March 12, 2015
WASHINGTON — After more than a decade of effort by California lawmakers, the Obama administration gave final approval Thursday to a giant expansion of two marine sanctuaries off the coast north of San Francisco that will protect one of the planet’s most prolific ocean ecosystems.
The Gulf of the Farallones and Cordell Bank national marine sanctuaries will more than double to become an area nearly the size of Connecticut. The protected area will now extend north to the waters off Mendocino County.
The area around the Farallon Islands was first protected in 1981 for its rich bird and sea life. The 2,220-square-mile expansion to the north and west covers ocean where an unusual upwelling of cold water, driven by winds, brings nutrients to shallow coastal areas. That in turn encourages intense plankton blooms, reefs and sponges that provide food for fish, marine mammals such as endangered whales, turtles and birds, including the largest seabird colony on the U.S. mainland. It is one of four such areas in the world.
“This protects the food source for the existing sanctuaries,” said Richard Charter, a senior fellow with the nonprofit Ocean Foundation. “This is the base of the food chain.”
The final administrative approval came after two legislative near misses by Sen. Barbara Boxer, D-Calif., and former Rep. Lynn Woolsey, a Petaluma Democrat, who repeatedly tried to protect the area through an act of Congress. The plan had nearly unanimous local support but faced national opposition from the oil and gas industry, which will be barred from exploring the area under the federal designation.
Woolsey started the effort in 1998 and engineered House passage in 2008. Boxer got a companion version through the Senate Commerce Committee in 2009 and 2012, but it failed to reach final passage.
When Woolsey retired in 2012, House Democratic leader Nancy Pelosi of San Francisco asked her if she had any parting wishes.
“I said, 'I want this Sonoma coast national marine sanctuary to be signed into law,’” Woolsey said in a telephone interview from her home in Petaluma. Pelosi made the request to President Obama and ensured that the administration followed up.
“Nancy was the one who brought it home,” Woolsey said.
Proud moment for Boxer
Boxer said she considers the expansion one of her top legacies as she heads into retirement in less than two years.
“It includes the entire Sonoma County coastline, and anyone who’s driven up the coast knows it takes your breath away,” Boxer said. “It also preserves part of the Mendocino coastline forever.”
That includes a permanent ban on oil and gas drilling, discharges from cruise ships and other vessels, and any disturbance of the seabed by mining, Boxer said.
The administration announced its proposal in late 2012 and held seven jammed local hearings conducted by the National Oceanic and Atmospheric Administration. Last-minute objections from national Coast Guard officials worried about access to the area threatened to delay the project past the end of Obama’s second term, but they were ultimately resolved, Woolsey said.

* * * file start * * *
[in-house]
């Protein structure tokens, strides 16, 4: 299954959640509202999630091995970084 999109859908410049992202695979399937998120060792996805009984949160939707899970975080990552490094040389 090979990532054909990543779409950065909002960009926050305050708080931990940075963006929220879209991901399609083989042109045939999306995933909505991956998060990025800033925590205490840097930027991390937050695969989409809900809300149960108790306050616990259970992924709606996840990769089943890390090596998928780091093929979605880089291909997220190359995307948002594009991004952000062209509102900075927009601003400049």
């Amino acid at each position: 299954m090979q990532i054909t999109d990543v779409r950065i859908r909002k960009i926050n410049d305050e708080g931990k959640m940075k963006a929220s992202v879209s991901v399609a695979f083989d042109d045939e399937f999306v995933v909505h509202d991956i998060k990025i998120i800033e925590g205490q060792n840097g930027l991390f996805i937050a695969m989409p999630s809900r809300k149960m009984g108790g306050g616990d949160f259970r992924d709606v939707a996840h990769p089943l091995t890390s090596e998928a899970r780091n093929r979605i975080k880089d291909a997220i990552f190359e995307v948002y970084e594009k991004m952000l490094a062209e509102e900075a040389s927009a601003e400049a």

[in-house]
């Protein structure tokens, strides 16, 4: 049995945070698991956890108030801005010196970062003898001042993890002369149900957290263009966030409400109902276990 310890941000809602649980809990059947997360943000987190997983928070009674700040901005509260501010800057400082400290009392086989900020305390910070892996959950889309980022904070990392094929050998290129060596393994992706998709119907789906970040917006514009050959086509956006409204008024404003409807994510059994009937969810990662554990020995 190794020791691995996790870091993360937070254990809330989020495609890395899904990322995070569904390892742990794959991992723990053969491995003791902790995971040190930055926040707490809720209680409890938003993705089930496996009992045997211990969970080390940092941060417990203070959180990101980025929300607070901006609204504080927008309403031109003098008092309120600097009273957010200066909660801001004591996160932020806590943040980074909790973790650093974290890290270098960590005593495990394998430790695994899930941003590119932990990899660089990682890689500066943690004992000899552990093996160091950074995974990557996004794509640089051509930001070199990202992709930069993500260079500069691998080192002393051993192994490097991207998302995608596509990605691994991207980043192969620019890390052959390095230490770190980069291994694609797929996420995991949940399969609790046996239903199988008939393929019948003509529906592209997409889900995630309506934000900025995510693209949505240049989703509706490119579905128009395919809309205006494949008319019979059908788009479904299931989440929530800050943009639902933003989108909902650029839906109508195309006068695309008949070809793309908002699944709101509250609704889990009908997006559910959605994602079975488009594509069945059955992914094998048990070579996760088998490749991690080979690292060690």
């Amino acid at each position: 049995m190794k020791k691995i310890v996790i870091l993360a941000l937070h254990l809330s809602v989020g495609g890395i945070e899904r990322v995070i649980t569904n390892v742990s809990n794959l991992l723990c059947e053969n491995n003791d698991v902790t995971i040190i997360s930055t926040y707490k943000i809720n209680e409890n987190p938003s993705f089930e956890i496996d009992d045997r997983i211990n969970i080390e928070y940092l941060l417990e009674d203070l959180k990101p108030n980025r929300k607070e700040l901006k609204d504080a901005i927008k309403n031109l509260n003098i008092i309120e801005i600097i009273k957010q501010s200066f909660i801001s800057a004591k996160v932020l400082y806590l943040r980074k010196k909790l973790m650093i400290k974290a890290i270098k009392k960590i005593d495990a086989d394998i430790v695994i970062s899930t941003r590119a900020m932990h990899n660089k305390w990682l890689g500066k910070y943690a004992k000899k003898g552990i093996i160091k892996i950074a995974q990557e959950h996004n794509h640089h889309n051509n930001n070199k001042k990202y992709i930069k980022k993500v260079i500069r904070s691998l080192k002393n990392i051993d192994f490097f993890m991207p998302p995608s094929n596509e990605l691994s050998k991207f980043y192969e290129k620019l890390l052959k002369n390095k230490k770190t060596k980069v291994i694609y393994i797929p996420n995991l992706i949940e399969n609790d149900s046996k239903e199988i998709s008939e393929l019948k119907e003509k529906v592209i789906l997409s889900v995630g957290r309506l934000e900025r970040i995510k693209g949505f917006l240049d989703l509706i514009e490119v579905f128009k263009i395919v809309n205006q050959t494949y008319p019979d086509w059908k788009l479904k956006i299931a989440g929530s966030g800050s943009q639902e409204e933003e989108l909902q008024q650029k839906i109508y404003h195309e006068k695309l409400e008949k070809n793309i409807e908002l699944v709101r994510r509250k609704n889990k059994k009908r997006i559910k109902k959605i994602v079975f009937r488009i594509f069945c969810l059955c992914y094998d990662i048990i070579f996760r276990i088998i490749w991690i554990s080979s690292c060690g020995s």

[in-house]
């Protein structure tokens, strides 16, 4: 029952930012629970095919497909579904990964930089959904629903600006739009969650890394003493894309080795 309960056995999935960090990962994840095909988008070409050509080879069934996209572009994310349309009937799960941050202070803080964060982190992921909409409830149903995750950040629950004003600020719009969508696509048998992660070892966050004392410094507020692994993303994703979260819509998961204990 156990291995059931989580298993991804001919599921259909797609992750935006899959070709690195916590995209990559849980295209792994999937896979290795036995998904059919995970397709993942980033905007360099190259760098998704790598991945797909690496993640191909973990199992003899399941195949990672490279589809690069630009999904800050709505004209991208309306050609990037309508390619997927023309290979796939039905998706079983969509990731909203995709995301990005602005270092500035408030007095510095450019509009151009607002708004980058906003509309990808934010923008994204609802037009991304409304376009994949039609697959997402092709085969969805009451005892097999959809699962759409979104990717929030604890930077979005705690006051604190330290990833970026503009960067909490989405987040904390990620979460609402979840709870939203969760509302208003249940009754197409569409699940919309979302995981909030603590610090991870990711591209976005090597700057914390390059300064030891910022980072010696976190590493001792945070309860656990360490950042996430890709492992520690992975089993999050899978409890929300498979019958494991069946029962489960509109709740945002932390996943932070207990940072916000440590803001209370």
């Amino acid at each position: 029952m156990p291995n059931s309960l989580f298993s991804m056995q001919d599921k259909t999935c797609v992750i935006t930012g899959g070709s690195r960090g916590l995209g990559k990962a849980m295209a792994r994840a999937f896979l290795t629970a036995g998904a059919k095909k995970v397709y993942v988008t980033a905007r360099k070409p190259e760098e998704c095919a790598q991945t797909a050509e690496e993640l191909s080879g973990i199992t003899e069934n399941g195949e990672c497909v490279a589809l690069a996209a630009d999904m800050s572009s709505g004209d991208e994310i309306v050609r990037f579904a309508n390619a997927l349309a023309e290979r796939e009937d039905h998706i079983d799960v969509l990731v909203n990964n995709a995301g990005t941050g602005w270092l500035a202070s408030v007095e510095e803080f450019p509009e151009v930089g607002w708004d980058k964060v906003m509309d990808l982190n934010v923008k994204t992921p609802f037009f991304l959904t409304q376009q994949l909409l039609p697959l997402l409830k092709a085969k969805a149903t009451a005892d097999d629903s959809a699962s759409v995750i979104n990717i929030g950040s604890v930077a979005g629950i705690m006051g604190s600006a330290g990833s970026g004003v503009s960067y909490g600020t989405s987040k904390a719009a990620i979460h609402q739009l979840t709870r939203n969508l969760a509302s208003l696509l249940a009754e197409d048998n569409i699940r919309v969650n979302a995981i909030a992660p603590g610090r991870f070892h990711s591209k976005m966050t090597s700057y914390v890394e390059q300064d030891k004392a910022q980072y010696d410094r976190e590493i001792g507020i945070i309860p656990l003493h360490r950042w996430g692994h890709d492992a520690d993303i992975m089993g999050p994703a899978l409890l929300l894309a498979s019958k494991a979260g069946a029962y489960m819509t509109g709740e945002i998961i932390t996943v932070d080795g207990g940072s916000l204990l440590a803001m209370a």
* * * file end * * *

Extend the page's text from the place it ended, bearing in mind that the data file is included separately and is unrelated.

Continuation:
Gulf of the Farallones Superintendent Maria Brown said the agency had received more than 1,300 comments on the proposal and that public reaction was overwhelmingly supportive. Woolsey said the public comments improved the plan by leading to an expansion of the sanctuaries farther up the Mendocino coastline.
Big Oil battle
The administrative action skirts resistance by the oil and gas industry and Republicans who, according to Woolsey, shut down attempts to protect the area legislatively after taking over the House majority in 2010.
Rep. Jared Huffman, the San Rafael Democrat who succeeded Woolsey, said getting any environmental protection laws through the current Congress is a long shot. “I’m glad the administration stepped up and used its authority as prior administrations, both Republican and Democrat, have done,” Huffman said. “The whole California coast has been in the crosshairs of oil and gas development for a long time.”
California sea lions at Seal Cove, one of the many species of wildlife found on south east Farallon Island, on Wednesday October 12, 2011, off the coast of San Francisco, Ca. Efforts to control the non-native house mice problem in the Farallon Islands hCalifornia sea lions at Seal Cove, one of the many species of wildlife found on south east Farallon Island, on Wednesday October 12, 2011, off the coast of San Francisco, Ca. Efforts to control the non-native house mice problem in the Farallon Islands have failed, officials say the mouse population has grown so large that they have altered the ecology of the island. Michael Macor/The Chronicle
The expansion of the Farallon and Cordell sanctuaries arrives nearly on the one-year anniversary of Obama’s use of the Antiquities Act to declare national-monument status for 1,600 acres of coastline abutting the sanctuaries.
'War on nature’
Charter said the expansion of the sanctuaries also protects the Monterey Bay National Marine Sanctuary to the south. “If one were to drop a few offshore drilling rigs off Point Arena, which has been in the works for a long time, one could easily contaminate all three sanctuaries and everything that lives in them,” Charter said.
“It’s ironic that against the backdrop of this war on nature that we’re seeing in the U.S. Congress right now, we are able to suddenly pull off this long-sought result of permanent protection for this spectacular piece of coast,” Charter said. “That is just a miracle.”
Carolyn Lochhead was the Washington correspondent for the San Francisco Chronicle, where she covered national politics and policy for 27 years. She grew up in Paso Robles (San Luis Obispo County) and graduated from UC Berkeley cum laude in rhetoric and economics. She has a masters of journalism degree from Columbia University. Twitter: @carolynlochhead